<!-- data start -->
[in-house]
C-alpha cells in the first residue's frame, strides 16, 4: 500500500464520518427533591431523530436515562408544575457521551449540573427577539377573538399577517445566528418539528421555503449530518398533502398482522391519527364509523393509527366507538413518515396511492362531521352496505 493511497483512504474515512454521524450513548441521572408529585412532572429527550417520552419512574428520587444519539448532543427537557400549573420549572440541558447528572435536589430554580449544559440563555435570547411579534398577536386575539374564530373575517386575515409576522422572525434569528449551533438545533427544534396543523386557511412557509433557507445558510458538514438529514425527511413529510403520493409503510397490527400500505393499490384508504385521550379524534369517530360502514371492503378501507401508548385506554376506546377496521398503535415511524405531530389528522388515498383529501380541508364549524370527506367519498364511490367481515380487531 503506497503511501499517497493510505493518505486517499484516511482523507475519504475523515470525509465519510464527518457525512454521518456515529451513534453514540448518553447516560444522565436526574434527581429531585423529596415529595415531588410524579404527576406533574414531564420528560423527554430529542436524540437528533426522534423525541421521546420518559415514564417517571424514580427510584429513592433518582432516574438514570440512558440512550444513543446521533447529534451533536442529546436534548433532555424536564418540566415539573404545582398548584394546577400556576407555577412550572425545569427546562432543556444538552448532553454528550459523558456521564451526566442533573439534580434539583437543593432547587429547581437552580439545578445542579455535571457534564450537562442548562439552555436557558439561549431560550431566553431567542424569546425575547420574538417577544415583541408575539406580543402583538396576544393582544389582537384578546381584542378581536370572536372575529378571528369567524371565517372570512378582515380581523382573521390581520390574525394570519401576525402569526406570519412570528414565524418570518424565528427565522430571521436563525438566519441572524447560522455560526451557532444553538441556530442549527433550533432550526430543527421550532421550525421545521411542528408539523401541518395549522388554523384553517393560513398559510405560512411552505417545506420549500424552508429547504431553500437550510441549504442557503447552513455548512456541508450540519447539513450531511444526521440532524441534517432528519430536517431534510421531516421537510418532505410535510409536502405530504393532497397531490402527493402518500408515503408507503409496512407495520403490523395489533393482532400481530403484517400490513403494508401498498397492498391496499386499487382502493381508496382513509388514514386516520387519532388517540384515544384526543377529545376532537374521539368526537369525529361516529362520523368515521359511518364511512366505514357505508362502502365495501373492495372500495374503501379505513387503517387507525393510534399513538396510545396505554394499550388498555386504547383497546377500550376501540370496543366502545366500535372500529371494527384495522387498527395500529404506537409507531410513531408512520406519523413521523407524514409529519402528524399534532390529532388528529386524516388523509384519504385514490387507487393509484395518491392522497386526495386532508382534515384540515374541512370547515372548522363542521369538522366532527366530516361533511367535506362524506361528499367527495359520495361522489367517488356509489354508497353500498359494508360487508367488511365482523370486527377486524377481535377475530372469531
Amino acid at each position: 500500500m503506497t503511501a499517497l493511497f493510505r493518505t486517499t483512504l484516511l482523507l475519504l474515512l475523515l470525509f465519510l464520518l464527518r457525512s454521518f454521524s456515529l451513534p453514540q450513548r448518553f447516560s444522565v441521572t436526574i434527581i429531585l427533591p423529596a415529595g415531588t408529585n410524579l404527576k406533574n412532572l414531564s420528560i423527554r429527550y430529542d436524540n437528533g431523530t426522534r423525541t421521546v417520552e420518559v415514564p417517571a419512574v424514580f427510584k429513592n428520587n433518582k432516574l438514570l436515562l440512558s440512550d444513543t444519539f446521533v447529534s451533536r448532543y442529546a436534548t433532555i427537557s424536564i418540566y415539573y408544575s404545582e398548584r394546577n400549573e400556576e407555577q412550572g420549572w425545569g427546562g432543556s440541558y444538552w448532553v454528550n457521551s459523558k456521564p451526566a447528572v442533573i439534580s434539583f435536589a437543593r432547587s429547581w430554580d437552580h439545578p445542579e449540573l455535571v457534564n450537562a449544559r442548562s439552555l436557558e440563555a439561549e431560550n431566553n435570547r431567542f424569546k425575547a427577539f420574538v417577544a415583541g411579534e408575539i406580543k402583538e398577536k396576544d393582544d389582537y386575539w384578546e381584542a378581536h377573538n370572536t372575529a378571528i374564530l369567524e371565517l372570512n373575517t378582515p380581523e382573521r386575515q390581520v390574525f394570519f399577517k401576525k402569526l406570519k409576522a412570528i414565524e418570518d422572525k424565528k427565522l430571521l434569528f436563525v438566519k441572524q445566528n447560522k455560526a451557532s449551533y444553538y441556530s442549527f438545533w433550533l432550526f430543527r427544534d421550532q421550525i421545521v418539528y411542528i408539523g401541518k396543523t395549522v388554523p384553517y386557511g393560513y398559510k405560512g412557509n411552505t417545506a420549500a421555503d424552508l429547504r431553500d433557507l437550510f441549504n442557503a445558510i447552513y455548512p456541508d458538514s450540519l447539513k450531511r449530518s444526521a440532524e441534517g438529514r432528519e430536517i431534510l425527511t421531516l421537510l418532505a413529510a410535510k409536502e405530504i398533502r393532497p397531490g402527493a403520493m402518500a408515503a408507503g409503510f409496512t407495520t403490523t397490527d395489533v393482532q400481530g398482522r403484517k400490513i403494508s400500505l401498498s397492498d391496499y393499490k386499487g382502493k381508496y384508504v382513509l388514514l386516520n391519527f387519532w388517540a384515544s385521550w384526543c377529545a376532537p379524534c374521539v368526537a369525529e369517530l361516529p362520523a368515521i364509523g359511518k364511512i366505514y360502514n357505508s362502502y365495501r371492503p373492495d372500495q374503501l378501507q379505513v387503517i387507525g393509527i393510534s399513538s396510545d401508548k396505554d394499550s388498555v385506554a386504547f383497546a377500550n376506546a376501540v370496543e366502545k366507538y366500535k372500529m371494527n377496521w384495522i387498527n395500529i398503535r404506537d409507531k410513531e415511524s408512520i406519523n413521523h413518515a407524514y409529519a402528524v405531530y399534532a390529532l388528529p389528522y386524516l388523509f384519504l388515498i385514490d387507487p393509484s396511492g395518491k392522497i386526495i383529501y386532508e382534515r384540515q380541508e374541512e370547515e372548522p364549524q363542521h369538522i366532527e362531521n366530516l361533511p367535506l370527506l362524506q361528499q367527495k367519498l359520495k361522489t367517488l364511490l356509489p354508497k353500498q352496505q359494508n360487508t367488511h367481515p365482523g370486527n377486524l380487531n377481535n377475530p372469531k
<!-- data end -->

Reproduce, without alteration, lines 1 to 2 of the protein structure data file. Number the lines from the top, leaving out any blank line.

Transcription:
[in-house]
C-alpha cells in the first residue's frame, strides 16, 4: 500500500464520518427533591431523530436515562408544575457521551449540573427577539377573538399577517445566528418539528421555503449530518398533502398482522391519527364509523393509527366507538413518515396511492362531521352496505 493511497483512504474515512454521524450513548441521572408529585412532572429527550417520552419512574428520587444519539448532543427537557400549573420549572440541558447528572435536589430554580449544559440563555435570547411579534398577536386575539374564530373575517386575515409576522422572525434569528449551533438545533427544534396543523386557511412557509433557507445558510458538514438529514425527511413529510403520493409503510397490527400500505393499490384508504385521550379524534369517530360502514371492503378501507401508548385506554376506546377496521398503535415511524405531530389528522388515498383529501380541508364549524370527506367519498364511490367481515380487531 503506497503511501499517497493510505493518505486517499484516511482523507475519504475523515470525509465519510464527518457525512454521518456515529451513534453514540448518553447516560444522565436526574434527581429531585423529596415529595415531588410524579404527576406533574414531564420528560423527554430529542436524540437528533426522534423525541421521546420518559415514564417517571424514580427510584429513592433518582432516574438514570440512558440512550444513543446521533447529534451533536442529546436534548433532555424536564418540566415539573404545582398548584394546577400556576407555577412550572425545569427546562432543556444538552448532553454528550459523558456521564451526566442533573439534580434539583437543593432547587429547581437552580439545578445542579455535571457534564450537562442548562439552555436557558439561549431560550431566553431567542424569546425575547420574538417577544415583541408575539406580543402583538396576544393582544389582537384578546381584542378581536370572536372575529378571528369567524371565517372570512378582515380581523382573521390581520390574525394570519401576525402569526406570519412570528414565524418570518424565528427565522430571521436563525438566519441572524447560522455560526451557532444553538441556530442549527433550533432550526430543527421550532421550525421545521411542528408539523401541518395549522388554523384553517393560513398559510405560512411552505417545506420549500424552508429547504431553500437550510441549504442557503447552513455548512456541508450540519447539513450531511444526521440532524441534517432528519430536517431534510421531516421537510418532505410535510409536502405530504393532497397531490402527493402518500408515503408507503409496512407495520403490523395489533393482532400481530403484517400490513403494508401498498397492498391496499386499487382502493381508496382513509388514514386516520387519532388517540384515544384526543377529545376532537374521539368526537369525529361516529362520523368515521359511518364511512366505514357505508362502502365495501373492495372500495374503501379505513387503517387507525393510534399513538396510545396505554394499550388498555386504547383497546377500550376501540370496543366502545366500535372500529371494527384495522387498527395500529404506537409507531410513531408512520406519523413521523407524514409529519402528524399534532390529532388528529386524516388523509384519504385514490387507487393509484395518491392522497386526495386532508382534515384540515374541512370547515372548522363542521369538522366532527366530516361533511367535506362524506361528499367527495359520495361522489367517488356509489354508497353500498359494508360487508367488511365482523370486527377486524377481535377475530372469531